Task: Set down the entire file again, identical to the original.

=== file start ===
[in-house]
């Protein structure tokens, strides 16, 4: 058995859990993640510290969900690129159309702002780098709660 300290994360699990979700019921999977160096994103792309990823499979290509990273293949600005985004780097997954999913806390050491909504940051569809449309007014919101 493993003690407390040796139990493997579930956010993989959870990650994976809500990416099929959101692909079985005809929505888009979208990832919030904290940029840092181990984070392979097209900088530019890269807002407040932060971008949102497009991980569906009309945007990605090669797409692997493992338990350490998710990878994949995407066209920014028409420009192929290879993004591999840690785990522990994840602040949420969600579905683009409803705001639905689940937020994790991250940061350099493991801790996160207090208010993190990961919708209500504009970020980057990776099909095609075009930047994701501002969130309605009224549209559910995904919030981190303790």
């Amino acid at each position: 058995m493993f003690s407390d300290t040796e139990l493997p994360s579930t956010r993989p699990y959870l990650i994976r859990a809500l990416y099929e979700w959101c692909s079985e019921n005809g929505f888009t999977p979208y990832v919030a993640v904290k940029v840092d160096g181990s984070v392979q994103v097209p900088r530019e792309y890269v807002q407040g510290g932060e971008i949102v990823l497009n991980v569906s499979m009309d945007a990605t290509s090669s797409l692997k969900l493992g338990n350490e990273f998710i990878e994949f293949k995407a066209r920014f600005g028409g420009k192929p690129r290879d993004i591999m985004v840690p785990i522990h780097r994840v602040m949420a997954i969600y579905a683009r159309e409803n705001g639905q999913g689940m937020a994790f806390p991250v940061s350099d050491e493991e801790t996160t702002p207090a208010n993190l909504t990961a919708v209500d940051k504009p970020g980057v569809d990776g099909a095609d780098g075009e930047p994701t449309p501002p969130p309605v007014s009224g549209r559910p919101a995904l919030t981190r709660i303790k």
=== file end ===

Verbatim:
[in-house]
């Protein structure tokens, strides 16, 4: 058995859990993640510290969900690129159309702002780098709660 300290994360699990979700019921999977160096994103792309990823499979290509990273293949600005985004780097997954999913806390050491909504940051569809449309007014919101 493993003690407390040796139990493997579930956010993989959870990650994976809500990416099929959101692909079985005809929505888009979208990832919030904290940029840092181990984070392979097209900088530019890269807002407040932060971008949102497009991980569906009309945007990605090669797409692997493992338990350490998710990878994949995407066209920014028409420009192929290879993004591999840690785990522990994840602040949420969600579905683009409803705001639905689940937020994790991250940061350099493991801790996160207090208010993190990961919708209500504009970020980057990776099909095609075009930047994701501002969130309605009224549209559910995904919030981190303790």
């Amino acid at each position: 058995m493993f003690s407390d300290t040796e139990l493997p994360s579930t956010r993989p699990y959870l990650i994976r859990a809500l990416y099929e979700w959101c692909s079985e019921n005809g929505f888009t999977p979208y990832v919030a993640v904290k940029v840092d160096g181990s984070v392979q994103v097209p900088r530019e792309y890269v807002q407040g510290g932060e971008i949102v990823l497009n991980v569906s499979m009309d945007a990605t290509s090669s797409l692997k969900l493992g338990n350490e990273f998710i990878e994949f293949k995407a066209r920014f600005g028409g420009k192929p690129r290879d993004i591999m985004v840690p785990i522990h780097r994840v602040m949420a997954i969600y579905a683009r159309e409803n705001g639905q999913g689940m937020a994790f806390p991250v940061s350099d050491e493991e801790t996160t702002p207090a208010n993190l909504t990961a919708v209500d940051k504009p970020g980057v569809d990776g099909a095609d780098g075009e930047p994701t449309p501002p969130p309605v007014s009224g549209r559910p919101a995904l919030t981190r709660i303790k």